The Power of Words

A few days ago, I received a letter from a friend who had just finished reading the manuscript for my latest book, LifeWork: A Biblical Theology for What You Do Every Day.  He commented that the book was filled with good content, but questioned if it was readable for the average person in the market place.

While I hope it will be, I can understand that many people today read less and at a different level than their parents or grandparents, and thus my friend’s concern may be valid.  His letter made me reflect on who I am writing to and why I write the way I do.  While a variety of people have found my books useful, I am primarily writing for people who are working among the poor or for people who consciously have a heart to help their nations develop.

Today, the West is moving from a word-based culture to an image-based culture, from the “head” to the “heart,” from ideas to emotions, from reason to feelings.  Much of the developing world is locked into “heart” and “feelings” with very little emphasis on mind and reason.  This is certainly not a reflection on ability (or lack of ability), but on perspective, habits, and education; it is a reflection of cultural and historic precedence.

I strongly believe that it is word-based culture that has allowed for the greatest cultivation of the mind and thus the larger development of societies.  Do not get me wrong, God made us with both hearts and minds, with feelings and intellect.  We have been made to both emote and think, to create (art) and to reason (science).  We have been made this way, because God Himself is both the Divine Artist and the First Mathematician.  In fact, art/music and science/math find their perfect harmony in the life of God Himself.

The ancients spoke of this Divine Harmony in the created order calling it the “music of the spheres” – the manifestation of God’s nature in creation through both beauty and scientific order.  Someone has said that math is the language of creation.  Thus, we live in a beautifully ordered universe that both inspires and can be studied.

All this means that we need to seek to use both emotions and intellect as we approach life.

God created by speaking words (Genesis 1).  C.S. Lewis captures the moment of God’s creation in his wonderful children’s story The Magicians Nephew. In this book Aslan, the Lion (the figure of Christ), created the universe by “singing” – bringing words together with music to form Creation.  Christ Himself is known as the living Word of God.  The Bible is the written WORD of God.

In His book, God uses words to create stories which are connected together into the metanarrative that provides us with a look at a metaphysical, moral, and aesthetic universe.  It allows us to answer such questions as who we are, how we got here, why we are here, and what is good and what is beautiful.  This, along with the created order, form the whole of the Divine Revelation.  And we as the imago Dei can both appreciate and explore this beautiful creation.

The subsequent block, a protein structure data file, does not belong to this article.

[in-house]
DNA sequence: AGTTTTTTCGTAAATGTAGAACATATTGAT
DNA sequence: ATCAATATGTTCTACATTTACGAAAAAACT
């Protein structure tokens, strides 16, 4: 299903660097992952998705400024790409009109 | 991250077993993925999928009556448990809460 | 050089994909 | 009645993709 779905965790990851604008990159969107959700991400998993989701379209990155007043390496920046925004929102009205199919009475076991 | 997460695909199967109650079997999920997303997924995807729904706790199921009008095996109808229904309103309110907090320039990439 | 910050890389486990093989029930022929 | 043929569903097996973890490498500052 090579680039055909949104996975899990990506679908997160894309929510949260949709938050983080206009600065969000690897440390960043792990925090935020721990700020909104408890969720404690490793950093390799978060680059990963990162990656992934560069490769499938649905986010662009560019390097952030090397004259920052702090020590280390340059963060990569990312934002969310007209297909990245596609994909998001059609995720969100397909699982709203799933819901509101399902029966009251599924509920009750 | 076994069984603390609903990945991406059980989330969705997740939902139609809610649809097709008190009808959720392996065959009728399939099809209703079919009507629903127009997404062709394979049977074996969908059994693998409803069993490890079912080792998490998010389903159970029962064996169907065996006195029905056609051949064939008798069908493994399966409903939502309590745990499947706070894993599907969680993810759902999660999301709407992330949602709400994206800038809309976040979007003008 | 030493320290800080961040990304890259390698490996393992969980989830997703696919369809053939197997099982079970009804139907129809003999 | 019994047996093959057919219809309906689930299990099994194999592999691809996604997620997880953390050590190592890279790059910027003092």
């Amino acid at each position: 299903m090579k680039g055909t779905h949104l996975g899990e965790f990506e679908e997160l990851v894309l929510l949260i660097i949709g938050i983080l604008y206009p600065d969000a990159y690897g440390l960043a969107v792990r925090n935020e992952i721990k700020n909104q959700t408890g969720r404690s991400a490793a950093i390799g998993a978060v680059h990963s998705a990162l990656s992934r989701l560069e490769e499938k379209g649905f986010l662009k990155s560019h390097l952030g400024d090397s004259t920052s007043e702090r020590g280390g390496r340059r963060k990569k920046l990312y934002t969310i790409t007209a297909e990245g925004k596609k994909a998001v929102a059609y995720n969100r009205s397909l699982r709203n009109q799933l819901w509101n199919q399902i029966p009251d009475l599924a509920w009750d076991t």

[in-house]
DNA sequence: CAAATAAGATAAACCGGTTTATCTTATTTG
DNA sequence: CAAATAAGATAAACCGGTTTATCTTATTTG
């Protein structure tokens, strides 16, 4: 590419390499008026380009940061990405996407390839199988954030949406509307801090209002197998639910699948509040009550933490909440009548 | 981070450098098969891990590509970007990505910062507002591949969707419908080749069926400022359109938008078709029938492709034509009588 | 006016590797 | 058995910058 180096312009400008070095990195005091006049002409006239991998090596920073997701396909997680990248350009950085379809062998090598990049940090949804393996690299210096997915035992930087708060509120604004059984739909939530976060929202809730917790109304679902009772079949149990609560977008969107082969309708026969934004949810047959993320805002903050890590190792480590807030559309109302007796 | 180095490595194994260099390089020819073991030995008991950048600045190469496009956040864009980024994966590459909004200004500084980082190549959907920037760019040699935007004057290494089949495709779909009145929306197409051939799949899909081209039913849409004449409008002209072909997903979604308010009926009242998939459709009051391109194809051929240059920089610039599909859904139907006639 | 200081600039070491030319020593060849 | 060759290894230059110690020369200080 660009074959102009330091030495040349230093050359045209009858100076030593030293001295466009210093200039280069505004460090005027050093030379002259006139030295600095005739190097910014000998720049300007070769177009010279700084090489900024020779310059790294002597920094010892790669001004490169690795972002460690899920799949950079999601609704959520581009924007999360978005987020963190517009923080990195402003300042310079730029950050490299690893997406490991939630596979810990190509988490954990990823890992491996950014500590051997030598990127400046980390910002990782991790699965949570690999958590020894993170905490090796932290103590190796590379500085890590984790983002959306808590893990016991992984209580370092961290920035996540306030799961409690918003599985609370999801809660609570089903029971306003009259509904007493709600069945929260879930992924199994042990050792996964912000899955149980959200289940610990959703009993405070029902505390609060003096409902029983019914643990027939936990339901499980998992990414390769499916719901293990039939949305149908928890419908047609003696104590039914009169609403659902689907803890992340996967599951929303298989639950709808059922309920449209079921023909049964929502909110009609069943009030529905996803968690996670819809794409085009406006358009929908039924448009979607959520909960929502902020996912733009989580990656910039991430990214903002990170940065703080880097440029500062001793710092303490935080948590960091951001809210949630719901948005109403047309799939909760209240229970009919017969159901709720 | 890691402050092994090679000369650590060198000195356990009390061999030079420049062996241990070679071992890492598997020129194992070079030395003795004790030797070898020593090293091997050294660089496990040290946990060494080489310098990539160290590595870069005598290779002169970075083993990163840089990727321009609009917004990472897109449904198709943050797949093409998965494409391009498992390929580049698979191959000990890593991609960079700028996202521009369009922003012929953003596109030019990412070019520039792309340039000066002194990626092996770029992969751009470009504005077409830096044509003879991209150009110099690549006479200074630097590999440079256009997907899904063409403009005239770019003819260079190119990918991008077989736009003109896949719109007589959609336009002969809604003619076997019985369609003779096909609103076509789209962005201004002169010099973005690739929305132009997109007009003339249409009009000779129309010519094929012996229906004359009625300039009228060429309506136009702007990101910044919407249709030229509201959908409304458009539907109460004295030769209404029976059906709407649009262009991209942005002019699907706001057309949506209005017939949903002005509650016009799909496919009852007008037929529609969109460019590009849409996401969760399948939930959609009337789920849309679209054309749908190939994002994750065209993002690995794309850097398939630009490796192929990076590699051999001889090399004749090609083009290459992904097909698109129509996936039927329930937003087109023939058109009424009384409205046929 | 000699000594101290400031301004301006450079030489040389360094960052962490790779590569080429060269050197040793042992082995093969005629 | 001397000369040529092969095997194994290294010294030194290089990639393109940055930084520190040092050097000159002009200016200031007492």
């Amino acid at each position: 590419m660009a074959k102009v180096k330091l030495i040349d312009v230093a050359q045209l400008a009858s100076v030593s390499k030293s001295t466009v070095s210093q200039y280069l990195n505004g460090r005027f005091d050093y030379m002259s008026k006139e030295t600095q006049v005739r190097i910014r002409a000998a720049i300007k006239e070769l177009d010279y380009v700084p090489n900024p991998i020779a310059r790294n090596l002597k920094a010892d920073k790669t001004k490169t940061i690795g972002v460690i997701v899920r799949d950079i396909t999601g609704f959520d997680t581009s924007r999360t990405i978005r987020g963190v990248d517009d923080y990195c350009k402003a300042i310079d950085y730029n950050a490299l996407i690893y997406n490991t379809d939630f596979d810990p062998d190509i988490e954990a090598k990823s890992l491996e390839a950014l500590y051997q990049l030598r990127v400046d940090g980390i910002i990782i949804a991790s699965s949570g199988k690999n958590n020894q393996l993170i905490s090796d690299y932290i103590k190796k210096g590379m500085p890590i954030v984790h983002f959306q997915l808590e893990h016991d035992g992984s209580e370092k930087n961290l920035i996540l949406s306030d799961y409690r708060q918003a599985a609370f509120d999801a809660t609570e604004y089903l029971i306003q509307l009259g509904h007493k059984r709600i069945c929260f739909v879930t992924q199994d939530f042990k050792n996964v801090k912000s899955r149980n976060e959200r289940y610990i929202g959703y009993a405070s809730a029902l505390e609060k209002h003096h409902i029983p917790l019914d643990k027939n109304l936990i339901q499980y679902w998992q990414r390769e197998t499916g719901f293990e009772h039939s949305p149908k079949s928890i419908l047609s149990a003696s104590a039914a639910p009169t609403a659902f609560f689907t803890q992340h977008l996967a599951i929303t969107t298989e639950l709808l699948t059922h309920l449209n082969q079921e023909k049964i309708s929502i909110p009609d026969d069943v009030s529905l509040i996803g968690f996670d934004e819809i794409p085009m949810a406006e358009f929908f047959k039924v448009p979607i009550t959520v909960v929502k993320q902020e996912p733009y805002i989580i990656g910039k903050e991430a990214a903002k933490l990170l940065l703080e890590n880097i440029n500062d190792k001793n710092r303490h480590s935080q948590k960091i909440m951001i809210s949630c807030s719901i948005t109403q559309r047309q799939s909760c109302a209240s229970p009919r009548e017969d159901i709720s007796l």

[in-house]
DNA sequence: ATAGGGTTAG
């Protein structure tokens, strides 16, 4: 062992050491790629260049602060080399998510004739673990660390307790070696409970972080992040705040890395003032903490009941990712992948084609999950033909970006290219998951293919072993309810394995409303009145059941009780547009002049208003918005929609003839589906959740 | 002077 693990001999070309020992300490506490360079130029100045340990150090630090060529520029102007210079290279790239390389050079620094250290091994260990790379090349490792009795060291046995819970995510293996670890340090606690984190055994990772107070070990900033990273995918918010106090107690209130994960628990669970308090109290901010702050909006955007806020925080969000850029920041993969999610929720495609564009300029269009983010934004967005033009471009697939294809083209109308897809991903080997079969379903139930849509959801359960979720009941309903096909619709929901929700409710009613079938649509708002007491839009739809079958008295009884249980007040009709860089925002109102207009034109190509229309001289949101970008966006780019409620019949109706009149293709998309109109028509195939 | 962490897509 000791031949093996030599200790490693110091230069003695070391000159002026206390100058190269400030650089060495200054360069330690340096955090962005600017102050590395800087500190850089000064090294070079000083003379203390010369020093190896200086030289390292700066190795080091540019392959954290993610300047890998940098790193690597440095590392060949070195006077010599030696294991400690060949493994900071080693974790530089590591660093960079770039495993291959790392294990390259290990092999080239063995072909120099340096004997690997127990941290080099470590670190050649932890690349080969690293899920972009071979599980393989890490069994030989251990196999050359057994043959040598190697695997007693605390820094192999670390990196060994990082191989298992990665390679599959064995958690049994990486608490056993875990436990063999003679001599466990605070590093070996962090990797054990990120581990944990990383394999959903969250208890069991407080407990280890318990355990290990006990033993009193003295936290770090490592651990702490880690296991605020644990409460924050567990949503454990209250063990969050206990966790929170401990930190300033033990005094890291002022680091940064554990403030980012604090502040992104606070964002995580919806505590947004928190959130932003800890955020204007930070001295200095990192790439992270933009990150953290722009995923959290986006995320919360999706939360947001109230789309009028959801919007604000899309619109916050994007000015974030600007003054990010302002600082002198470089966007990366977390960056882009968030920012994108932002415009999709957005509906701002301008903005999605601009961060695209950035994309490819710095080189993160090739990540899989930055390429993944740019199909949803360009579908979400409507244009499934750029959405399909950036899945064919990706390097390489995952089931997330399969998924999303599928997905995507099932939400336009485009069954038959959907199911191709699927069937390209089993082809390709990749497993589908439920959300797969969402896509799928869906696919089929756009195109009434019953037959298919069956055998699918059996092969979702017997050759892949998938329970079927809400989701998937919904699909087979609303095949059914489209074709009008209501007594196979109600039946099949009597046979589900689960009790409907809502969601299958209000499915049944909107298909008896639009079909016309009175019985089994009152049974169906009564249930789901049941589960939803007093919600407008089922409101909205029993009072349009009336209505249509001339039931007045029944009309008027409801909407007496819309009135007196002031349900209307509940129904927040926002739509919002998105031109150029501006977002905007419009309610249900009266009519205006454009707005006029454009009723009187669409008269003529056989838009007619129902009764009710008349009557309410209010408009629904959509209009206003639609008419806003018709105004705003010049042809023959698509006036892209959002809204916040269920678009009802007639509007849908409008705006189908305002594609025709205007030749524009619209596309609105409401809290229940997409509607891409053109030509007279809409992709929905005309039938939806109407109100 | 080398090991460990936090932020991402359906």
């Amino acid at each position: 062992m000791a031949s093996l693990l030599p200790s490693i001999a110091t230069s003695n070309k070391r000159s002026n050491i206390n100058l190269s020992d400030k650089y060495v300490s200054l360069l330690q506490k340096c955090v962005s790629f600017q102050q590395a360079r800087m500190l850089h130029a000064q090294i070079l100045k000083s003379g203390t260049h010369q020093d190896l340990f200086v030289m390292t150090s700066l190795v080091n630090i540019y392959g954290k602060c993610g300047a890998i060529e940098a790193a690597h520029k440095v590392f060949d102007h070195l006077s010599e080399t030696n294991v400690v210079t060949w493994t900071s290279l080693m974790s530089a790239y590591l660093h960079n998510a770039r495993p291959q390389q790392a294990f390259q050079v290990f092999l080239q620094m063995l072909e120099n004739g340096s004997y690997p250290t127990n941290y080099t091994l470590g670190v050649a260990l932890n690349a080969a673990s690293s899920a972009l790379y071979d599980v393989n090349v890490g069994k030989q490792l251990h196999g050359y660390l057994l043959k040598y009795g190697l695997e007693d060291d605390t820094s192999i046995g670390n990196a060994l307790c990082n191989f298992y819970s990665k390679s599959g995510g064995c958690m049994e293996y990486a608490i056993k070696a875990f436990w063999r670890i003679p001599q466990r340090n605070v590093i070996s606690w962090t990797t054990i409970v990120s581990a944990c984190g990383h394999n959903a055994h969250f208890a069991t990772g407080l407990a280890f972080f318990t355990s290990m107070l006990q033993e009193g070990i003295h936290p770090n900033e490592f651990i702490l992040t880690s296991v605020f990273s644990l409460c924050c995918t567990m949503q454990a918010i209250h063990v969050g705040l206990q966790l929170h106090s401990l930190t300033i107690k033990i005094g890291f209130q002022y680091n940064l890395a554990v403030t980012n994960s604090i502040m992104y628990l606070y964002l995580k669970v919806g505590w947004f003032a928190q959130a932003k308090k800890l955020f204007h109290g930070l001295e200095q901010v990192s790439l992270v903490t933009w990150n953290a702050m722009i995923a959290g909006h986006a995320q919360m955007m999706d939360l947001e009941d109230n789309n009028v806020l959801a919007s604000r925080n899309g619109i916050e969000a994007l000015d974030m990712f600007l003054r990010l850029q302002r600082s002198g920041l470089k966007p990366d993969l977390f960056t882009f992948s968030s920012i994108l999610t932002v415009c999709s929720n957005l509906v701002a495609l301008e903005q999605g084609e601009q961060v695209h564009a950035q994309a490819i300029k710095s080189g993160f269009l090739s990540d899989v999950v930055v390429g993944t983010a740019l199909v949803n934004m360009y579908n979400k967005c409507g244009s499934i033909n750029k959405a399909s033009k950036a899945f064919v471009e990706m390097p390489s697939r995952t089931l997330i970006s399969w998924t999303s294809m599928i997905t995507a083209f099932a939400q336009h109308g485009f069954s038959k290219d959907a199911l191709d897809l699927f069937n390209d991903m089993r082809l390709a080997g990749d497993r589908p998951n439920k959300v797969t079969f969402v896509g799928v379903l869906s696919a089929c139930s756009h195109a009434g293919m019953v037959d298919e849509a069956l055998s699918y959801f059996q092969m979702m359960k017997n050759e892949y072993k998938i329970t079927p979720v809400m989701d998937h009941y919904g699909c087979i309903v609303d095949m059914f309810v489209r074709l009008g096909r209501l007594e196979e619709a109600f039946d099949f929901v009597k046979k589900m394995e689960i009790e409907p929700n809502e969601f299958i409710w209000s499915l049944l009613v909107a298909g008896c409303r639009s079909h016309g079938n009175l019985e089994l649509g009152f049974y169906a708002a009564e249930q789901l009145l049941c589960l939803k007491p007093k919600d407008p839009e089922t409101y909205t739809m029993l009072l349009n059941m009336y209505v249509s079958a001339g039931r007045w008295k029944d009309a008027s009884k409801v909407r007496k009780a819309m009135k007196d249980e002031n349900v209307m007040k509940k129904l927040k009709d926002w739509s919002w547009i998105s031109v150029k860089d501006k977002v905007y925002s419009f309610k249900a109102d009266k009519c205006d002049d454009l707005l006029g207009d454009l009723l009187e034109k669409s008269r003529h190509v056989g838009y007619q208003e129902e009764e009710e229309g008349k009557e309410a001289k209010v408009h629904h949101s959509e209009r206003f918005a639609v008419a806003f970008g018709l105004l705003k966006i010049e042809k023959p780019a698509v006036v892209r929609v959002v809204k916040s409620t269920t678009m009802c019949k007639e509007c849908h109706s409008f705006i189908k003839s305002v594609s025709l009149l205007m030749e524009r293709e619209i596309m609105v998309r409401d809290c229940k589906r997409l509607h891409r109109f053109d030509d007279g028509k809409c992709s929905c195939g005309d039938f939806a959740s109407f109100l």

Why am I saying all this?  Because it takes both words and spirit to make a whole person and a whole society.  Each individual human being is called by God to function wholly and to build whole and healthy nations.  If we relegate the poor only to their feelings and images, they will not deploy their God-given ability to reason and problem solve in order to cultivate their souls or their nations.

In the West, we have largely abandoned reason for emotions (in large part by the impulse of the visual technologies of TV and movies) and developed artistic expressions that are free from truth, goodness, and beauty.  The results are a culture of death and the construction of lives and societies that break down into immorality, vulgarity, lawlessness, incivility, and chaos.  In the west we see the growth of these vices before our very eyes.

Likewise, many in the West find the current atheistic-materialist culture spiritually dead and unfulfilling.  Some use drugs and alcohol to escape this living death.  When they do read, instead of reading thoughtful books to help them answer life’s persistent questions, they read to escape life and reality.  They tend to read books that entertain rather than inform.

So, why do I write the way I do?  While in today’s terms my books may be “long” rather than “short,” “thick” rather than “thin,” in the historic frame, what I write would probably be regarded as rather “thin.”  Many of our forefathers wrote profound truths with great beauty of expression and in lengthy detail that would lose most modern readers quickly.  This is not an indictment of their “long windedness,” but rather a critique of where we are as largely non-thinkers in the present day.

My heart is to contribute to reversing the modern trend of abandoning words and reason, to call my friends in the developing world to the power of intelligent reflection, and to call my friends in the West to a modern re-formation of our nations.

My heart is in seeing people love the poor and understand that we have all been placed on earth to build godly cultures.  I want to give them enough to chew on; to help them see that ideas have consequence in order to translate, contextualize, and simplify these concepts into tools that will help to lift the poor out of poverty and build healthy nations.

-Darrow L. Miller

  
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One Response to The Power of Words

  1. Great Darrow!

    I have really enjoyed reading both this one and your one on the solution to Africa’s poverty today! It is amazing how many people still believe strongly that unequal distribution is the fundamental cause of worldwide poverty! See you soon!

    Tim C. Williams

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